Another poorly produced Charlotte gold dollar

liefgoldliefgold Posts: 1,268 ✭✭✭

A few weeks ago I posted a GTG on a 1857-C gold dollar that many feel is one of the worst looking coins made by this mint, due to poor planchets and weak strikes. This time I have what most believe is the "worst of the worst" as far as production problems and overall look. The 1855-C gold dollar. No GTG on this one, this is a cleaned AU example, as noted on the holder. I really don't care for cleaned coins, and this is the only one in my collection (at least in the opinion of PCGS and NGC).
I made an exception on this coin because I think this is the most well stuck and best looking example of this date I have seen. The coin is too bright from a cleaning but is about as good looking as this one gets. Compare it to others on HA or elsewhere to see what I mean.
Tell me what you think!



liefgold

Comments

  • chumleychumley Posts: 2,267 ✭✭✭✭

    wonder if the minting process or equipment improved that much from the 1850s to say 1878 when morgans started?

  • SmudgeSmudge Posts: 2,719 ✭✭✭✭✭

    Charlotte mint had serious issues, especially with gold dollars. Lots of MD on that one too. But it is Southern gold so I gotta like it.

  • cheezhedcheezhed Posts: 4,298 ✭✭✭

    I really like that one!

    Many happy BST transactions
  • SmudgeSmudge Posts: 2,719 ✭✭✭✭✭

    @cheezhed said:
    I really like that one!

    +1

  • Timbuk3Timbuk3 Posts: 8,355 ✭✭✭✭✭

    Nice, I like it too !!! :)

    Timbuk3
  • liefgoldliefgold Posts: 1,268 ✭✭✭

    Very nice Mr. Commem. !
    Yours is the full date variety which has a better reverse but weaker obverse. Mine is the other variety, which is weak in the date but stronger on the obverse.

    liefgold
  • rickoricko Posts: 61,695 ✭✭✭✭✭

    Yes, they have their problems, but still, southern gold.... and I like them. ;) Cheers, RickO

  • CaptHenwayCaptHenway Posts: 25,553 ✭✭✭✭✭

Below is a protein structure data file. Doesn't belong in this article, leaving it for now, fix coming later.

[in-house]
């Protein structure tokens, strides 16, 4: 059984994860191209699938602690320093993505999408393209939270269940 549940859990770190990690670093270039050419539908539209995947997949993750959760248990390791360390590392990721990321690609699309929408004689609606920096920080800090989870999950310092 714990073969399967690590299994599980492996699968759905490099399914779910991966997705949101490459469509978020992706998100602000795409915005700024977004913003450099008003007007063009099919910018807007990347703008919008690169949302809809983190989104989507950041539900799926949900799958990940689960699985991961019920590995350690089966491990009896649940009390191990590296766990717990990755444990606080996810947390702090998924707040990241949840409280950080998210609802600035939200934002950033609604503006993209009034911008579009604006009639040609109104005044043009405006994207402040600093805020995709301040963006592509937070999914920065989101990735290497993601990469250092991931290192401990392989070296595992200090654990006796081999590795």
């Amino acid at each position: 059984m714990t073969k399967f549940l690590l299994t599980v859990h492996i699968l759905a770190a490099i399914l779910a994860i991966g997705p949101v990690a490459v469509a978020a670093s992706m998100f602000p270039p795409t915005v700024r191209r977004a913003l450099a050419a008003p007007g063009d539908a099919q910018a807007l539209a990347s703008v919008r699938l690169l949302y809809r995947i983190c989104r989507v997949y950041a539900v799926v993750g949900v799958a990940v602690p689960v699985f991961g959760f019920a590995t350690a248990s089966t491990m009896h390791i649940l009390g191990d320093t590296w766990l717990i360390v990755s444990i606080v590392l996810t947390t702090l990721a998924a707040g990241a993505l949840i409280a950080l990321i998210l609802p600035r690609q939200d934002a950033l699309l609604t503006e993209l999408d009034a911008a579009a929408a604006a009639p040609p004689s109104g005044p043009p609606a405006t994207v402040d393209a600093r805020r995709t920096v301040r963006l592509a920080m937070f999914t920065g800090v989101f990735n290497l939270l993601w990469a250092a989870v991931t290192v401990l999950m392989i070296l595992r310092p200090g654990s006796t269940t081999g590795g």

Very nice coin, MrCommem!

    Thank you all for voting!
  • liefgoldliefgold Posts: 1,268 ✭✭✭

    @BillJones said:
    Here's the one in my collection, which is in an EF-45 holder. This one coin issue where spending a boat load of extra money dones not get you that much more coin. Therefore, my advice is to find something in an EF holder that looks have way decent and go from there.

    Very good advice , Bill. I wish I could find an EF that looks like that one, but most do not.

    liefgold
  • RogerBRogerB Posts: 5,996 ✭✭✭✭✭

    All dies came from Philadelphia, so problems at branch mints would likely be related to press use and maintenance and/or planchet production.

  • johnny9434johnny9434 Posts: 18,121 ✭✭✭✭✭

    for what it is i still like it as well.

  • jonrunsjonruns Posts: 742 ✭✭✭✭

    This one went unsold at the SB ANA auction...the Reverse looked much better...

  • ashelandasheland Posts: 10,687 ✭✭✭✭✭

    @mrcommem said:
    I haven't seen a 55-c gold dollar that has even close to good eye appeal. Most have poor planchets, terribly weak strikes, and sometimes foreign mint-made contaminants. This is the best I could find without spending a fortune. This coin grades PCGS AU53. It does have a full date and all the devices are present.